Hours before a Nevada parole board voted to free O.J. Simpson from prison, the man who helped prosecute the former NFL star on double homicide charges in a separate case had argued against his release, saying Simpson had yet to be "reformed and rehabilitated."
“I think he has a lot to account for, and we have yet to extract from him the punishment that he deserves,” former Los Angeles prosecutor Chris Darden said Thursday morning on TODAY.
Hours later, Simpson appeared at a hearing before the Nevada Board of Parole, which agreed to his release. Simpson could walk free as early as Oct. 1.
Simpson is approaching the minimum time served on a 33-year sentence for a 2008 conviction on kidnapping, armed robbery and other charges related to a sports memorabilia heist in Las Vegas.
“It’s an amazing thing that you can get a 33-year sentence and only do nine years. That’s just incredible to me,” Darden said earlier on TODAY.
Darden prosecuted Simpson, now 70, in the 1995 murder case referred to as the “Trial of the Century.” The former football hero was ultimately acquitted of killing his ex-wife, Nicole Brown Simpson, and her friend Ron Goldman, but later found liable for the double homicide in a separate civil case. Simpson still owes roughly $33 million from that civil judgment.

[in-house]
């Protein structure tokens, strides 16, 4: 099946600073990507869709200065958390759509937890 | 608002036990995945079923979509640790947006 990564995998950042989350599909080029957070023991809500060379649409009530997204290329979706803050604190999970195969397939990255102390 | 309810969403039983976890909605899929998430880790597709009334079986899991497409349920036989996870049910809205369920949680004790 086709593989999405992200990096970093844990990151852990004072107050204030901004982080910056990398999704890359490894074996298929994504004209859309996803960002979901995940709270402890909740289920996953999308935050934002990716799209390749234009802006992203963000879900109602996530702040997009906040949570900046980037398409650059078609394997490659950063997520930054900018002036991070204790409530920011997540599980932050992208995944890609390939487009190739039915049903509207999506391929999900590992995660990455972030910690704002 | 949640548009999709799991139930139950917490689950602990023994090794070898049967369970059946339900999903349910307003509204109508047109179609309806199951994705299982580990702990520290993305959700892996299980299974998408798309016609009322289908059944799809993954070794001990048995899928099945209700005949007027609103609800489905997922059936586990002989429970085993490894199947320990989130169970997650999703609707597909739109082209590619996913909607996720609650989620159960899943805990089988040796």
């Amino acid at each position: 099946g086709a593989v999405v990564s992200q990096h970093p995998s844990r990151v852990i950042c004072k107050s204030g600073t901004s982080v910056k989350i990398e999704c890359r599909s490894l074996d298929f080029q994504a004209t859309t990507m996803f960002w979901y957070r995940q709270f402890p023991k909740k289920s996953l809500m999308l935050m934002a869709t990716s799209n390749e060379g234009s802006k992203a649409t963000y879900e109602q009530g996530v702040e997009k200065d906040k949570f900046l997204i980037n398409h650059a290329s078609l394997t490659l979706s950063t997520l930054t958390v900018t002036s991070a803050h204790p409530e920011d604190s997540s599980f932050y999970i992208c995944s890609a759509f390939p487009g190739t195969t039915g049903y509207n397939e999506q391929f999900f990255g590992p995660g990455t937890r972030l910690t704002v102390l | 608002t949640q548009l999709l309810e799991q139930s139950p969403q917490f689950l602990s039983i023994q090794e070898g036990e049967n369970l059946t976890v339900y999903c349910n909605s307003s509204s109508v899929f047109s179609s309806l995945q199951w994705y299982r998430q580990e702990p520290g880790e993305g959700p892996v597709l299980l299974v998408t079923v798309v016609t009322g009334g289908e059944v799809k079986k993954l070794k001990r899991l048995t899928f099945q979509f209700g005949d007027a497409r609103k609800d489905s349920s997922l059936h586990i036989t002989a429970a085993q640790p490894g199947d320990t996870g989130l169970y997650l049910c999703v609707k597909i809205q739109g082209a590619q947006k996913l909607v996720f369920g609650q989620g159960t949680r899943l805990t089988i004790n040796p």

During his first parole hearing in 2013, Simpson presented himself as a model prisoner who coached prisoners in sporting events and counseled fellow inmates. But Darden said the public shouldn’t feel comforted by that description.
“The fact that he’s a model prisoner doesn’t mean he’s a model citizen,” he said. “And the fact that he’s a model prisoner doesn’t mean he doesn’t pose a risk to the public.”
“I heard that he leads a Bible study class or something to that effect," Darden added. "That’s not the O.J. Simpson I know.”
Darden said he doesn’t think that prison time has chastened Simpson as his supporters have claimed.
“I thought he was the same old guy I met in 1994, 1995, a very manipulative person, a narcissist,” he said. “I think he was saying what he needed to say, and he was doing what he needs to do to get out of prison.”
He said he would like the Nevada parole board to ask Simpson whether he killed his ex-wife and Goldman, even if the question is irrelevant to the case.
“I think that’s the one question that everybody wants to ask,” he said.
"If you’re really reformed and rehabilitated, if you’re really remorseful, if you’re really a born-again Christian, then let’s move this discussion forward. Admit your sins.”